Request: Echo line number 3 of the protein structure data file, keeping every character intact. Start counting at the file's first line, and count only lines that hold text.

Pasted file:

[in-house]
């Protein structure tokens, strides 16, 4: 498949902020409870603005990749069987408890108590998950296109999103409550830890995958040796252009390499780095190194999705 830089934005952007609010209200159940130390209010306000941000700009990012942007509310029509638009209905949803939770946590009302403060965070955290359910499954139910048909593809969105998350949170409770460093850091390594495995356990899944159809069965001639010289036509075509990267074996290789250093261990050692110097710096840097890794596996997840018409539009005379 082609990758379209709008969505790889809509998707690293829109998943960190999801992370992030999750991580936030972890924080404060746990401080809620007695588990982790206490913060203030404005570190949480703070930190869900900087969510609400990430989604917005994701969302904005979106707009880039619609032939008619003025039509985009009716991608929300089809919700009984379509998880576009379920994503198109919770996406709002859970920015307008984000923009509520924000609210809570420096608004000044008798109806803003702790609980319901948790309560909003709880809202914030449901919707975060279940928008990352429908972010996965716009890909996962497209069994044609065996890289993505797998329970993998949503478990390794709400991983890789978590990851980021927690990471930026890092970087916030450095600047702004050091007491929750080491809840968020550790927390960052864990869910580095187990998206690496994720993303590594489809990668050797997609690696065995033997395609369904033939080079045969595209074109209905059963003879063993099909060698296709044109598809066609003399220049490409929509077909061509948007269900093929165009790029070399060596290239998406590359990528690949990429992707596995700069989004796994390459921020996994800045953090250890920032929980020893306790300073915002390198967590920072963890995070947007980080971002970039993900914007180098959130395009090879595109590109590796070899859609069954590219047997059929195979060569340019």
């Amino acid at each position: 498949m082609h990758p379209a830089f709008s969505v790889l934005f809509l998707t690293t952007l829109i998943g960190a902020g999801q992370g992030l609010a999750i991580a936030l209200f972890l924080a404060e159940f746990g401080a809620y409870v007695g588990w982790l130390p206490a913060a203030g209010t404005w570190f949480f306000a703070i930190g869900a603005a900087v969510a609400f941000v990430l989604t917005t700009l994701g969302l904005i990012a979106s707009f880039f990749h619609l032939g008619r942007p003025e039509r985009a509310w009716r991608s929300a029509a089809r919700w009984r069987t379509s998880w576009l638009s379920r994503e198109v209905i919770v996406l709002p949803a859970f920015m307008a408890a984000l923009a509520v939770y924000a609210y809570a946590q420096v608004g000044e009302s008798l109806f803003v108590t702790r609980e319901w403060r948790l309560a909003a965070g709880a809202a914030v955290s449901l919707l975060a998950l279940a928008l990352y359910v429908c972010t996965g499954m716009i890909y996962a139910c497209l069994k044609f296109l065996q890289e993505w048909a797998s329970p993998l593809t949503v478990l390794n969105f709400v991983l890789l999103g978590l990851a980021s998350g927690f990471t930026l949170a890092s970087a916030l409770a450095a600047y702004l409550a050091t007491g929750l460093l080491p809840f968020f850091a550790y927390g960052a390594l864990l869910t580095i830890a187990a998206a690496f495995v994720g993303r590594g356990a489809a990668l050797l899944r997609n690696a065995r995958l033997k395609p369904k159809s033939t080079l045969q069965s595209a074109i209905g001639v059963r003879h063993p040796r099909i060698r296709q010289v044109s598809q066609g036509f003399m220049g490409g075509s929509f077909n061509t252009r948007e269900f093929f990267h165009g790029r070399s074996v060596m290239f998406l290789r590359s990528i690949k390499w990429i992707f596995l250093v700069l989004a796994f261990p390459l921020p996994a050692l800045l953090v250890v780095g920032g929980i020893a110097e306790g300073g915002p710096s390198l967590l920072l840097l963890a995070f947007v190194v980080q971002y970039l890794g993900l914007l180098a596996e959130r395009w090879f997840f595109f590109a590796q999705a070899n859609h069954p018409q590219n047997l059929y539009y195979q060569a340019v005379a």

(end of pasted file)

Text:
């Amino acid at each position: 498949m082609h990758p379209a830089f709008s969505v790889l934005f809509l998707t690293t952007l829109i998943g960190a902020g999801q992370g992030l609010a999750i991580a936030l209200f972890l924080a404060e159940f746990g401080a809620y409870v007695g588990w982790l130390p206490a913060a203030g209010t404005w570190f949480f306000a703070i930190g869900a603005a900087v969510a609400f941000v990430l989604t917005t700009l994701g969302l904005i990012a979106s707009f880039f990749h619609l032939g008619r942007p003025e039509r985009a509310w009716r991608s929300a029509a089809r919700w009984r069987t379509s998880w576009l638009s379920r994503e198109v209905i919770v996406l709002p949803a859970f920015m307008a408890a984000l923009a509520v939770y924000a609210y809570a946590q420096v608004g000044e009302s008798l109806f803003v108590t702790r609980e319901w403060r948790l309560a909003a965070g709880a809202a914030v955290s449901l919707l975060a998950l279940a928008l990352y359910v429908c972010t996965g499954m716009i890909y996962a139910c497209l069994k044609f296109l065996q890289e993505w048909a797998s329970p993998l593809t949503v478990l390794n969105f709400v991983l890789l999103g978590l990851a980021s998350g927690f990471t930026l949170a890092s970087a916030l409770a450095a600047y702004l409550a050091t007491g929750l460093l080491p809840f968020f850091a550790y927390g960052a390594l864990l869910t580095i830890a187990a998206a690496f495995v994720g993303r590594g356990a489809a990668l050797l899944r997609n690696a065995r995958l033997k395609p369904k159809s033939t080079l045969q069965s595209a074109i209905g001639v059963r003879h063993p040796r099909i060698r296709q010289v044109s598809q066609g036509f003399m220049g490409g075509s929509f077909n061509t252009r948007e269900f093929f990267h165009g790029r070399s074996v060596m290239f998406l290789r590359s990528i690949k390499w990429i992707f596995l250093v700069l989004a796994f261990p390459l921020p996994a050692l800045l953090v250890v780095g920032g929980i020893a110097e306790g300073g915002p710096s390198l967590l920072l840097l963890a995070f947007v190194v980080q971002y970039l890794g993900l914007l180098a596996e959130r395009w090879f997840f595109f590109a590796q999705a070899n859609h069954p018409q590219n047997l059929y539009y195979q060569a340019v005379a």